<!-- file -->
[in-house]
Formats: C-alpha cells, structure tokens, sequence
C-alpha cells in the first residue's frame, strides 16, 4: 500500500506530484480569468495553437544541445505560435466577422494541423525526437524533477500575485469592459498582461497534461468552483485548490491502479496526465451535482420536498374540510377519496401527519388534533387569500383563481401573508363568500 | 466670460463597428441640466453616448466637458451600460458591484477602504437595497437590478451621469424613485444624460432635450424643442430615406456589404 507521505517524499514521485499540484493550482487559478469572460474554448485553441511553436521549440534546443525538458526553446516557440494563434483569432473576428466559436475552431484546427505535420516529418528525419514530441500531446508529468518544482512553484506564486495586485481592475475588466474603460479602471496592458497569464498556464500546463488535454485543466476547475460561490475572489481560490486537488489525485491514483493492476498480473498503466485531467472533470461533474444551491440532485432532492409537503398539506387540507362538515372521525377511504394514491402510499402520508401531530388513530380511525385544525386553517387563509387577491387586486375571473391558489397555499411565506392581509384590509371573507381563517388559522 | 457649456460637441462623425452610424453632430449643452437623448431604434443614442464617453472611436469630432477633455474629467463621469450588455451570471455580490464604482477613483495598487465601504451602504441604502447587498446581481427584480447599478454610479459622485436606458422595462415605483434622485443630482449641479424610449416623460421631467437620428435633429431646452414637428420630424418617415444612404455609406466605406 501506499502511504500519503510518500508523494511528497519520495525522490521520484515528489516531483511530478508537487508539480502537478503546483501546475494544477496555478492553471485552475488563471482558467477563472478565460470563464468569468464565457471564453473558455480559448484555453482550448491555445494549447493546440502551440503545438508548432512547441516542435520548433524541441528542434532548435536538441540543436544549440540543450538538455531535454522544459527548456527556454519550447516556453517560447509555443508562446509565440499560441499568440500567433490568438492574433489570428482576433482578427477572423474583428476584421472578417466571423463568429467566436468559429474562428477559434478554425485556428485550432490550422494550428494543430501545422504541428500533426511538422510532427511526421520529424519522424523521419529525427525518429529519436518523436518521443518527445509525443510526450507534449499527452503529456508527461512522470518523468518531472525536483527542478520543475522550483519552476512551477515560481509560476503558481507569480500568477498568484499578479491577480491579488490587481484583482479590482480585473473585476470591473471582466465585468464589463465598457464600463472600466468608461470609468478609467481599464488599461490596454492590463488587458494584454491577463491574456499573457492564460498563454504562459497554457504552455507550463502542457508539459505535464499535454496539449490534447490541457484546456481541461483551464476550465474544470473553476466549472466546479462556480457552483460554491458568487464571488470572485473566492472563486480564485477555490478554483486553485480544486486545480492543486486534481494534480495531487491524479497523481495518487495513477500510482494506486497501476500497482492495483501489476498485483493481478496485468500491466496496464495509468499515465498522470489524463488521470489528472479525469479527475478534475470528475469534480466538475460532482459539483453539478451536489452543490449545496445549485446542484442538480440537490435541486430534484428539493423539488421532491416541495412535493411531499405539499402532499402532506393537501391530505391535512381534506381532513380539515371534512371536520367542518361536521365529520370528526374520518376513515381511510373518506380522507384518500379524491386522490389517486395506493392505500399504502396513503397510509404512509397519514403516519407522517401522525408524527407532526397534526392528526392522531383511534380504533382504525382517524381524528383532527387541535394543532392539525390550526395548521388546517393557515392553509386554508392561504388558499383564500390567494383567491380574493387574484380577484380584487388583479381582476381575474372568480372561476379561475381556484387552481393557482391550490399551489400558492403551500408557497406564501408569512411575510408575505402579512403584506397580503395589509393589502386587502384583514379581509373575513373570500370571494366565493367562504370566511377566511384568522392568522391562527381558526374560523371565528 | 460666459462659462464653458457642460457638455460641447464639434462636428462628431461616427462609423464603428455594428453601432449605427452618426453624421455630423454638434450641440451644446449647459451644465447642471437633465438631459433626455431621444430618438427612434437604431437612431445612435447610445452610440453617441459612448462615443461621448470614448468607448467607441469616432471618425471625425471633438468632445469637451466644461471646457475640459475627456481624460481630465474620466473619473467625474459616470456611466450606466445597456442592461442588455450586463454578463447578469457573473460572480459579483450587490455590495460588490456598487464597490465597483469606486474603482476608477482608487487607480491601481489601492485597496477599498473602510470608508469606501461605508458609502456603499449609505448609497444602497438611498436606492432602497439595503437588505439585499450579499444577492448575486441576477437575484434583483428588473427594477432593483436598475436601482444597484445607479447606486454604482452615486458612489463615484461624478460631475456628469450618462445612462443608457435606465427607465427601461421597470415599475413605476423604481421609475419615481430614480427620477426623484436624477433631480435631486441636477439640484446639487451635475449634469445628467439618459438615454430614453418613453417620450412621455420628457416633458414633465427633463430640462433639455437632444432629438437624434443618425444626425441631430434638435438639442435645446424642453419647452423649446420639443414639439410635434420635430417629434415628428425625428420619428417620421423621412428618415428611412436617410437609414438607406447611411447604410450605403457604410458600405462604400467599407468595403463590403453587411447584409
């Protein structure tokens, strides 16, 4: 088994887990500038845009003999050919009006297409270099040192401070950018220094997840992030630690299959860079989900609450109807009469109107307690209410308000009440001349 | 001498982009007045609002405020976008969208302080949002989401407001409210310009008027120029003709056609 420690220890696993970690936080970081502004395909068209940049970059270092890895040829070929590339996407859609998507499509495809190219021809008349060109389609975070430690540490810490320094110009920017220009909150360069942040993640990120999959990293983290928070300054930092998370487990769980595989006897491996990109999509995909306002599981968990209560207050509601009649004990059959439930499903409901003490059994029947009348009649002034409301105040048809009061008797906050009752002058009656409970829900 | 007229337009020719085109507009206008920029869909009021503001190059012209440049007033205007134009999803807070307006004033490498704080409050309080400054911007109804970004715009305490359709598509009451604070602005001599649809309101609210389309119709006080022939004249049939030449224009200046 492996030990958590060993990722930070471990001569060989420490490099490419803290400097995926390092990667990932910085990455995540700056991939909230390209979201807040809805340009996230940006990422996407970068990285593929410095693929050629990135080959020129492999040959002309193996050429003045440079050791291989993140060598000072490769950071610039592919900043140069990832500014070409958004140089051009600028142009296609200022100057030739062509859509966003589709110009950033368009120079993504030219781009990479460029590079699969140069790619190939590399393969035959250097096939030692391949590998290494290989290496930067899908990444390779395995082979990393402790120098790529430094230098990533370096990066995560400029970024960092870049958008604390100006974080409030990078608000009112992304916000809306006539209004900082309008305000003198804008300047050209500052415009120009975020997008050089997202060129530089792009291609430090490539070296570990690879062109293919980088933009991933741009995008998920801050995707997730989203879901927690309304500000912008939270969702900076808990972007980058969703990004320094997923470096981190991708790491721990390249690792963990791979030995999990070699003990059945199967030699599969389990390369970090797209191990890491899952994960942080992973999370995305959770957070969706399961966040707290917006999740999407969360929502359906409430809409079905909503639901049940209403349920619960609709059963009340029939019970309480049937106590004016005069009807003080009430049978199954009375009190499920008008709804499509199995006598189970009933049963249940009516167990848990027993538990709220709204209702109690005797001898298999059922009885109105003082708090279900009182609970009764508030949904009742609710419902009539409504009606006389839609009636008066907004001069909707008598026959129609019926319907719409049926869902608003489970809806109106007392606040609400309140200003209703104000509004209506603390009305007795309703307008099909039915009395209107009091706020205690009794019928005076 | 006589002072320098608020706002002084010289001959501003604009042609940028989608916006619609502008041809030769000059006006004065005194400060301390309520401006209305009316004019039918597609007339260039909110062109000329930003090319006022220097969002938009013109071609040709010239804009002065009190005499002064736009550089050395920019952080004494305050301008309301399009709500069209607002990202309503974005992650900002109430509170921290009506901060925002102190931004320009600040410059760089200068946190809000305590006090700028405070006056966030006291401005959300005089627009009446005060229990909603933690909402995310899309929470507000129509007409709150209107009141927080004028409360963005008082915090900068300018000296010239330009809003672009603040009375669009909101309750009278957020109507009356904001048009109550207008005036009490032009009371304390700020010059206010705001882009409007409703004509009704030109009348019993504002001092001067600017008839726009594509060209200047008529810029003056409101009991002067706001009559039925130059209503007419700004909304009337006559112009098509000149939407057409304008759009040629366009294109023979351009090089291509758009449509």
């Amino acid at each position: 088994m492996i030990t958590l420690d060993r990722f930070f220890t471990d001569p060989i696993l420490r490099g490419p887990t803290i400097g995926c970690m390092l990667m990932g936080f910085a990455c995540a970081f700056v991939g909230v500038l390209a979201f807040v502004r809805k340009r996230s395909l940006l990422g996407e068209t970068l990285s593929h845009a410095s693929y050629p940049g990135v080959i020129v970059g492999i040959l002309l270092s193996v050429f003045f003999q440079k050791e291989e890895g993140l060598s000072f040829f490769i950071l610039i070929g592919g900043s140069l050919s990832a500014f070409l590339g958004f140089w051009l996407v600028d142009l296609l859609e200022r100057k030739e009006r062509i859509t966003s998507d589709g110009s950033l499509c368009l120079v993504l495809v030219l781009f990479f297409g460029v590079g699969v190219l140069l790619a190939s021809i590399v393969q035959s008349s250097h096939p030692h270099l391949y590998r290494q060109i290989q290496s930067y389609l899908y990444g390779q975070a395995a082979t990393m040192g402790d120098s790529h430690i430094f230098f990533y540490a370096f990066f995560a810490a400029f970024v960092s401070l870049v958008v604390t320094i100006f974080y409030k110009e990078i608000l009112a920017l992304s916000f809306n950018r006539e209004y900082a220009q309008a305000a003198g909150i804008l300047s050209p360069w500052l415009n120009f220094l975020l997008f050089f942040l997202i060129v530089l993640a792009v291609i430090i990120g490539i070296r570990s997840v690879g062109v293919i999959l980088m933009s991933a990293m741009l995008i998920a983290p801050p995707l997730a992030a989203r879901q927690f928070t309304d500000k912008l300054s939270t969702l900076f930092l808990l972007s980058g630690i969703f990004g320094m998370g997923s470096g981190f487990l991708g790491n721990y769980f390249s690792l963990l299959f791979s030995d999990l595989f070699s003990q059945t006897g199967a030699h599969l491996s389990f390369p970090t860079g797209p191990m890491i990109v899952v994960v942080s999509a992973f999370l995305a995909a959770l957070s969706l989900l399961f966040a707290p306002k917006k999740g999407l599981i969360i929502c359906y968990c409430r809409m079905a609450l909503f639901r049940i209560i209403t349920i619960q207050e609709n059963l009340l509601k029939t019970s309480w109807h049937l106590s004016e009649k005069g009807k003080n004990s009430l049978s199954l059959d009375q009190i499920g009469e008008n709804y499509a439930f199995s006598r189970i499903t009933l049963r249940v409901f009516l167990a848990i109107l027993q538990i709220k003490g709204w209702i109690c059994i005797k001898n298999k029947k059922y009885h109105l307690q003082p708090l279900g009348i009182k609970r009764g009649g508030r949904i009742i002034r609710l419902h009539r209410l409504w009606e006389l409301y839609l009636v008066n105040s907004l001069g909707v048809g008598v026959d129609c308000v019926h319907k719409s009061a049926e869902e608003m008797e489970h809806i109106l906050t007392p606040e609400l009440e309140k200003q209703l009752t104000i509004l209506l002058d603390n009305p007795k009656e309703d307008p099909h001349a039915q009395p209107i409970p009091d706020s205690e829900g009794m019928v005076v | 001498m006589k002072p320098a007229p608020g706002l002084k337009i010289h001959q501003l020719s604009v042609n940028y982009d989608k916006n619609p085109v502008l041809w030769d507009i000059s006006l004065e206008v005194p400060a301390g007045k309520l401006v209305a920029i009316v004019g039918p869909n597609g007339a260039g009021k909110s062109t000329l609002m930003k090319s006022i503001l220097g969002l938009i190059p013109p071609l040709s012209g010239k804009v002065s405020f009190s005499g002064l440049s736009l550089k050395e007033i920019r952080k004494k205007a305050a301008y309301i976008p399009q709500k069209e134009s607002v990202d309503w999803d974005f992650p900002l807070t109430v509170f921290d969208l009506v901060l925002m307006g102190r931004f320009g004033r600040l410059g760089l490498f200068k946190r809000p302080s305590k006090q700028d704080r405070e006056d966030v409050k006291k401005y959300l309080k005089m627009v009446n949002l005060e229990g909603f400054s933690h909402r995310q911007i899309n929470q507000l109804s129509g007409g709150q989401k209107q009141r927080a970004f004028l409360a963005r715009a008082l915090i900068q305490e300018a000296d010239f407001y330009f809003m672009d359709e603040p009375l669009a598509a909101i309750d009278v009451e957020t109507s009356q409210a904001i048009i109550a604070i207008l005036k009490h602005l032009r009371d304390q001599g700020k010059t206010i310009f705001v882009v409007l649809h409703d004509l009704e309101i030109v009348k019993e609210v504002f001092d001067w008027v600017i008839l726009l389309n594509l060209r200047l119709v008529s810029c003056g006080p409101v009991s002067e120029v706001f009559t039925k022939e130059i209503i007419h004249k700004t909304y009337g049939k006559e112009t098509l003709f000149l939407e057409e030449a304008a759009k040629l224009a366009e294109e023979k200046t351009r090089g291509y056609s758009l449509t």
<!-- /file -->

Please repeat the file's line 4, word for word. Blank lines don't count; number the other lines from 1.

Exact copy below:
């Protein structure tokens, strides 16, 4: 088994887990500038845009003999050919009006297409270099040192401070950018220094997840992030630690299959860079989900609450109807009469109107307690209410308000009440001349 | 001498982009007045609002405020976008969208302080949002989401407001409210310009008027120029003709056609 420690220890696993970690936080970081502004395909068209940049970059270092890895040829070929590339996407859609998507499509495809190219021809008349060109389609975070430690540490810490320094110009920017220009909150360069942040993640990120999959990293983290928070300054930092998370487990769980595989006897491996990109999509995909306002599981968990209560207050509601009649004990059959439930499903409901003490059994029947009348009649002034409301105040048809009061008797906050009752002058009656409970829900 | 007229337009020719085109507009206008920029869909009021503001190059012209440049007033205007134009999803807070307006004033490498704080409050309080400054911007109804970004715009305490359709598509009451604070602005001599649809309101609210389309119709006080022939004249049939030449224009200046 492996030990958590060993990722930070471990001569060989420490490099490419803290400097995926390092990667990932910085990455995540700056991939909230390209979201807040809805340009996230940006990422996407970068990285593929410095693929050629990135080959020129492999040959002309193996050429003045440079050791291989993140060598000072490769950071610039592919900043140069990832500014070409958004140089051009600028142009296609200022100057030739062509859509966003589709110009950033368009120079993504030219781009990479460029590079699969140069790619190939590399393969035959250097096939030692391949590998290494290989290496930067899908990444390779395995082979990393402790120098790529430094230098990533370096990066995560400029970024960092870049958008604390100006974080409030990078608000009112992304916000809306006539209004900082309008305000003198804008300047050209500052415009120009975020997008050089997202060129530089792009291609430090490539070296570990690879062109293919980088933009991933741009995008998920801050995707997730989203879901927690309304500000912008939270969702900076808990972007980058969703990004320094997923470096981190991708790491721990390249690792963990791979030995999990070699003990059945199967030699599969389990390369970090797209191990890491899952994960942080992973999370995305959770957070969706399961966040707290917006999740999407969360929502359906409430809409079905909503639901049940209403349920619960609709059963009340029939019970309480049937106590004016005069009807003080009430049978199954009375009190499920008008709804499509199995006598189970009933049963249940009516167990848990027993538990709220709204209702109690005797001898298999059922009885109105003082708090279900009182609970009764508030949904009742609710419902009539409504009606006389839609009636008066907004001069909707008598026959129609019926319907719409049926869902608003489970809806109106007392606040609400309140200003209703104000509004209506603390009305007795309703307008099909039915009395209107009091706020205690009794019928005076 | 006589002072320098608020706002002084010289001959501003604009042609940028989608916006619609502008041809030769000059006006004065005194400060301390309520401006209305009316004019039918597609007339260039909110062109000329930003090319006022220097969002938009013109071609040709010239804009002065009190005499002064736009550089050395920019952080004494305050301008309301399009709500069209607002990202309503974005992650900002109430509170921290009506901060925002102190931004320009600040410059760089200068946190809000305590006090700028405070006056966030006291401005959300005089627009009446005060229990909603933690909402995310899309929470507000129509007409709150209107009141927080004028409360963005008082915090900068300018000296010239330009809003672009603040009375669009909101309750009278957020109507009356904001048009109550207008005036009490032009009371304390700020010059206010705001882009409007409703004509009704030109009348019993504002001092001067600017008839726009594509060209200047008529810029003056409101009991002067706001009559039925130059209503007419700004909304009337006559112009098509000149939407057409304008759009040629366009294109023979351009090089291509758009449509």